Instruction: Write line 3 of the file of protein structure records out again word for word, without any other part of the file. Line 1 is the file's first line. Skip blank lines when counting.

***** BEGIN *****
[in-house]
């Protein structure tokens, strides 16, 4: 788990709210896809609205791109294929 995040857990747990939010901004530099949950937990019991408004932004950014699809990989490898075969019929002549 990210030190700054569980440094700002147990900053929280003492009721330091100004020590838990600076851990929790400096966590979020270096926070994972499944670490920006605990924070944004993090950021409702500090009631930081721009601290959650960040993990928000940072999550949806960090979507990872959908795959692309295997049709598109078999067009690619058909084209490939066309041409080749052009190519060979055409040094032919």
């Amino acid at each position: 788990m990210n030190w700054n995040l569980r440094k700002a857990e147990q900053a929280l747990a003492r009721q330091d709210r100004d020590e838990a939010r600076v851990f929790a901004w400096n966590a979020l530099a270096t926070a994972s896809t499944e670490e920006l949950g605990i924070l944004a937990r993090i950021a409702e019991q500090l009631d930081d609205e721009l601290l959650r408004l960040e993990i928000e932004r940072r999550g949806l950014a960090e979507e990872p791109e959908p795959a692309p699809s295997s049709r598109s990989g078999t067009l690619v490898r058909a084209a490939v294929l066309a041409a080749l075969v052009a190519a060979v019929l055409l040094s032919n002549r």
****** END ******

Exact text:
């Amino acid at each position: 788990m990210n030190w700054n995040l569980r440094k700002a857990e147990q900053a929280l747990a003492r009721q330091d709210r100004d020590e838990a939010r600076v851990f929790a901004w400096n966590a979020l530099a270096t926070a994972s896809t499944e670490e920006l949950g605990i924070l944004a937990r993090i950021a409702e019991q500090l009631d930081d609205e721009l601290l959650r408004l960040e993990i928000e932004r940072r999550g949806l950014a960090e979507e990872p791109e959908p795959a692309p699809s295997s049709r598109s990989g078999t067009l690619v490898r058909a084209a490939v294929l066309a041409a080749l075969v052009a190519a060979v019929l055409l040094s032919n002549r």